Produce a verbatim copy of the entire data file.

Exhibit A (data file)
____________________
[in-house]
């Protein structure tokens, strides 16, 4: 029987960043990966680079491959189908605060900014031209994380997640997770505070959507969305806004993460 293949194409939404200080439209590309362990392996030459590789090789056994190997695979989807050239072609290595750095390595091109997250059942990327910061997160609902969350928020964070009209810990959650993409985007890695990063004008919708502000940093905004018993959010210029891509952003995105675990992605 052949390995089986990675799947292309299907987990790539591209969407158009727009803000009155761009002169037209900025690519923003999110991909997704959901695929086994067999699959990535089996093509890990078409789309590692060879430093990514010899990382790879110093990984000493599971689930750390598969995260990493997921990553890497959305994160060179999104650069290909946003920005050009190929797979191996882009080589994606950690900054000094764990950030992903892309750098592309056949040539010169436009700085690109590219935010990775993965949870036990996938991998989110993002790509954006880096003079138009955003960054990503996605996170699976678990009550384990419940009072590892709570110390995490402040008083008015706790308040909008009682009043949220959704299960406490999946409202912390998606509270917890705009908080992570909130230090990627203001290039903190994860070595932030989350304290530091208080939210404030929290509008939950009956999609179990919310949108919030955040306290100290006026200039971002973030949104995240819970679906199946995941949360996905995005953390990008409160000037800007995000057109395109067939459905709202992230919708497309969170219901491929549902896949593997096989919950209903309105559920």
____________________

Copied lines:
[in-house]
């Protein structure tokens, strides 16, 4: 029987960043990966680079491959189908605060900014031209994380997640997770505070959507969305806004993460 293949194409939404200080439209590309362990392996030459590789090789056994190997695979989807050239072609290595750095390595091109997250059942990327910061997160609902969350928020964070009209810990959650993409985007890695990063004008919708502000940093905004018993959010210029891509952003995105675990992605 052949390995089986990675799947292309299907987990790539591209969407158009727009803000009155761009002169037209900025690519923003999110991909997704959901695929086994067999699959990535089996093509890990078409789309590692060879430093990514010899990382790879110093990984000493599971689930750390598969995260990493997921990553890497959305994160060179999104650069290909946003920005050009190929797979191996882009080589994606950690900054000094764990950030992903892309750098592309056949040539010169436009700085690109590219935010990775993965949870036990996938991998989110993002790509954006880096003079138009955003960054990503996605996170699976678990009550384990419940009072590892709570110390995490402040008083008015706790308040909008009682009043949220959704299960406490999946409202912390998606509270917890705009908080992570909130230090990627203001290039903190994860070595932030989350304290530091208080939210404030929290509008939950009956999609179990919310949108919030955040306290100290006026200039971002973030949104995240819970679906199946995941949360996905995005953390990008409160000037800007995000057109395109067939459905709202992230919708497309969170219901491929549902896949593997096989919950209903309105559920």